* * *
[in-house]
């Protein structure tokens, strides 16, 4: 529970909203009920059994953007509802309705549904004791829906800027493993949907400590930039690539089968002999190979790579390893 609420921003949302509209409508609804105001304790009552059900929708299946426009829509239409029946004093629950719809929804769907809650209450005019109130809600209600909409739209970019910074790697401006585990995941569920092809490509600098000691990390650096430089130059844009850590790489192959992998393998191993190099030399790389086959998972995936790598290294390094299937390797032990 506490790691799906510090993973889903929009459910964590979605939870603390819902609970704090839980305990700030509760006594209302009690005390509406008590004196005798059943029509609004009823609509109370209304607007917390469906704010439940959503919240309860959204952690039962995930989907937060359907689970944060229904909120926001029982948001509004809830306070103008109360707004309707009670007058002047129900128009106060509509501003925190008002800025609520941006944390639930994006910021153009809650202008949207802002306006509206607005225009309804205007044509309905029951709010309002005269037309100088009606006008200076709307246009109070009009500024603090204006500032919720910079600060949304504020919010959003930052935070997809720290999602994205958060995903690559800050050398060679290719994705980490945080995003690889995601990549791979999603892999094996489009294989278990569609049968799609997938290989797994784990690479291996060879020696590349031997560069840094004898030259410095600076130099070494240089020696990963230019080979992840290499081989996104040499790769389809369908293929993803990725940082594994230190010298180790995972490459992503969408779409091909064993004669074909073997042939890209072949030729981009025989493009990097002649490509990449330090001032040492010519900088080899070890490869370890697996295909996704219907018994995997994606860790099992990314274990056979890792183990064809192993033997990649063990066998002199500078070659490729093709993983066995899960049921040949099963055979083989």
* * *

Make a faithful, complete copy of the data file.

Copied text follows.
[in-house]
């Protein structure tokens, strides 16, 4: 529970909203009920059994953007509802309705549904004791829906800027493993949907400590930039690539089968002999190979790579390893 609420921003949302509209409508609804105001304790009552059900929708299946426009829509239409029946004093629950719809929804769907809650209450005019109130809600209600909409739209970019910074790697401006585990995941569920092809490509600098000691990390650096430089130059844009850590790489192959992998393998191993190099030399790389086959998972995936790598290294390094299937390797032990 506490790691799906510090993973889903929009459910964590979605939870603390819902609970704090839980305990700030509760006594209302009690005390509406008590004196005798059943029509609004009823609509109370209304607007917390469906704010439940959503919240309860959204952690039962995930989907937060359907689970944060229904909120926001029982948001509004809830306070103008109360707004309707009670007058002047129900128009106060509509501003925190008002800025609520941006944390639930994006910021153009809650202008949207802002306006509206607005225009309804205007044509309905029951709010309002005269037309100088009606006008200076709307246009109070009009500024603090204006500032919720910079600060949304504020919010959003930052935070997809720290999602994205958060995903690559800050050398060679290719994705980490945080995003690889995601990549791979999603892999094996489009294989278990569609049968799609997938290989797994784990690479291996060879020696590349031997560069840094004898030259410095600076130099070494240089020696990963230019080979992840290499081989996104040499790769389809369908293929993803990725940082594994230190010298180790995972490459992503969408779409091909064993004669074909073997042939890209072949030729981009025989493009990097002649490509990449330090001032040492010519900088080899070890490869370890697996295909996704219907018994995997994606860790099992990314274990056979890792183990064809192993033997990649063990066998002199500078070659490729093709993983066995899960049921040949099963055979083989």